Photos of Peggy Akers as a nurse during the Vietnam War, her blonde hair in ponytails, flash across the screen in her “Warriors for Peace” video profile.

But most of the 42-minute film simply shows the 69-year-old Portland resident talking, angled to the camera. The old photos, the braid in her graying hair, her soft-spoken, yet passionate countenance – they all focus the image of a kind, diligent, then-20-something intensive care unit nurse treating dying and severely wounded soldiers.

“I feel a great responsibility, being a Vietnam veteran, in sharing … what war does to people, what war does to families,” she says in the film by Regis Tremblay, a fellow member of Maine Veterans for Peace, which demonstrates, advocates and educates to end war as national policy and stop the arms race, among other goals.

While studying at Columbia University in New York, Akers protested the war before joining the Army Nurse Corps as a junior. The Army paid for two years of her schooling; she thought the war would end soon.

She was on active duty from 1969 to 1972 and worked at Army hospitals in Qui Nhon and Chu Lai, Vietnam, from 1970 to 1971, receiving a Bronze Star along the way.

While many nurses left the profession after serving in the conflict, Akers has continued to work as a nurse ever since. She’s now a part-time nurse practitioner at the social service agency Preble Street’s Teen Center clinic in Portland and in the summer, she works at the Seeds of Peace youth camp in Otisfield, which brings together young people from regions in conflict to learn how to advocate for peace.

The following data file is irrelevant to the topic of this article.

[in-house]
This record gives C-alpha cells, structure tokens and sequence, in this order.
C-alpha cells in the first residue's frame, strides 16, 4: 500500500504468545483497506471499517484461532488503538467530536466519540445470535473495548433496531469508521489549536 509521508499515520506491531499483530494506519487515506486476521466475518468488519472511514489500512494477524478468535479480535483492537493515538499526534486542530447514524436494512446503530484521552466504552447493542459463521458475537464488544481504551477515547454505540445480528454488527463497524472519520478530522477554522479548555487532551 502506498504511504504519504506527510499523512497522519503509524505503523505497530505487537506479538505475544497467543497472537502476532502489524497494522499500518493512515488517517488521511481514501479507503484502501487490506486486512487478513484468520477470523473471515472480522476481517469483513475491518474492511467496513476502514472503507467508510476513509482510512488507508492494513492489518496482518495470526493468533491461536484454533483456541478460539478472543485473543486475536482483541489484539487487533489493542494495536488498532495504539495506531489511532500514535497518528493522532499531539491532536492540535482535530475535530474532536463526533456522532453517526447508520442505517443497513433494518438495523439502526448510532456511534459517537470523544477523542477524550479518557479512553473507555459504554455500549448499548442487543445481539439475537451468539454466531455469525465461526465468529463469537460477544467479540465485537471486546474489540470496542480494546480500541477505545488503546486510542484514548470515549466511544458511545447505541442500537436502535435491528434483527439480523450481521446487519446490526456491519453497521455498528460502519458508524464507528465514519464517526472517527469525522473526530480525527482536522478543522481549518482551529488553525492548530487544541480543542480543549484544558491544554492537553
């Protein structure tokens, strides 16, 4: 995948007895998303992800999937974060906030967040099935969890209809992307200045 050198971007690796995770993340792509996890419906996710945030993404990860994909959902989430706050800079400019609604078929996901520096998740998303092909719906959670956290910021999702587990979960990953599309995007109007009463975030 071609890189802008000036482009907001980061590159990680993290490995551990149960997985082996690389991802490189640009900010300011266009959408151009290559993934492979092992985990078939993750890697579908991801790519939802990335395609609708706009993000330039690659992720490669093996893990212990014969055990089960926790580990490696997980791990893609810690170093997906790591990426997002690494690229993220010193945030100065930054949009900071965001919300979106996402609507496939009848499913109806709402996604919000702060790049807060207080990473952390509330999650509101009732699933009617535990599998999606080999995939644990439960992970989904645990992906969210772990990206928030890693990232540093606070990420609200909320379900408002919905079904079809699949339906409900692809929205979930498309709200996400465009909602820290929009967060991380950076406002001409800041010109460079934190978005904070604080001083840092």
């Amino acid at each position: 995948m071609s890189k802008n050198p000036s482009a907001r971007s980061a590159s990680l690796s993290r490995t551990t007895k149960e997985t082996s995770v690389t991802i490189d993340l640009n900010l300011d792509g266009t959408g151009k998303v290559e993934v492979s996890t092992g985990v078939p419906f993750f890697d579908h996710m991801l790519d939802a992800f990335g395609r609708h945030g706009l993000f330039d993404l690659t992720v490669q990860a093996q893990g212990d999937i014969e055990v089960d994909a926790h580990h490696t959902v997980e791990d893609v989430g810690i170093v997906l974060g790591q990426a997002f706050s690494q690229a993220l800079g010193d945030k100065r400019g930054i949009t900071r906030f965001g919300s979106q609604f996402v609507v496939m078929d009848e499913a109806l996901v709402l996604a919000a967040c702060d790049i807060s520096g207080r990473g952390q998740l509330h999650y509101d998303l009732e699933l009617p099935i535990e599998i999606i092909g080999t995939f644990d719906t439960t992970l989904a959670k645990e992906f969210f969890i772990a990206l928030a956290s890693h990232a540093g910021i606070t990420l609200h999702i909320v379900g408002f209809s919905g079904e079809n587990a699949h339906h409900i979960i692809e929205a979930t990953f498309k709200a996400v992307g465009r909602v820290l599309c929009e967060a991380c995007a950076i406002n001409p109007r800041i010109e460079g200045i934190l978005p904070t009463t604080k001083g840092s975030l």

Until recently she also was a part-time nurse practitioner at St. Mary’s Health System’s B Street Community Center in Lewiston, where many of the patients are immigrants from Africa who have sustained injuries from wars in their former countries.

The former Army captain returned to Southeast Asia in the 1980s to work as a nurse at a Cambodian refugee camp in Thailand. Inspired to become a nurse practitioner, she moved to California for school and met her husband, Dick, a naval architect.

Richard Clement of Pittston, president of Maine Veterans for Peace, called Akers in an email a “tireless fighter for peace … not someone who comes to her activism after a career is over and has time on her hands – she has lived it at least since her time in Vietnam.”

Her daughter, Annie, 31, of Portland went to peace rallies growing up in the San Francisco area, where Akers first got involved with Veterans for Peace. As a Portland teenager, Annie traveled with her mom to New York City and Washington, D.C., for demonstrations.

They now work together at the Teen Center, where Annie is a social worker.

“It’s been ingrained in me since I was a baby that when you see injustice, you do something about it. You don’t walk by,” said Annie, whose brother, Diego, 26, persuaded Akers to get a Maine veteran license plate to go with the peace stickers on her car.

When Akers spots a veteran at, say, an airport, she introduces herself as a former Vietnam Army nurse.

For her, she said, these moments are about connection, hugs and “the yearning for peace.”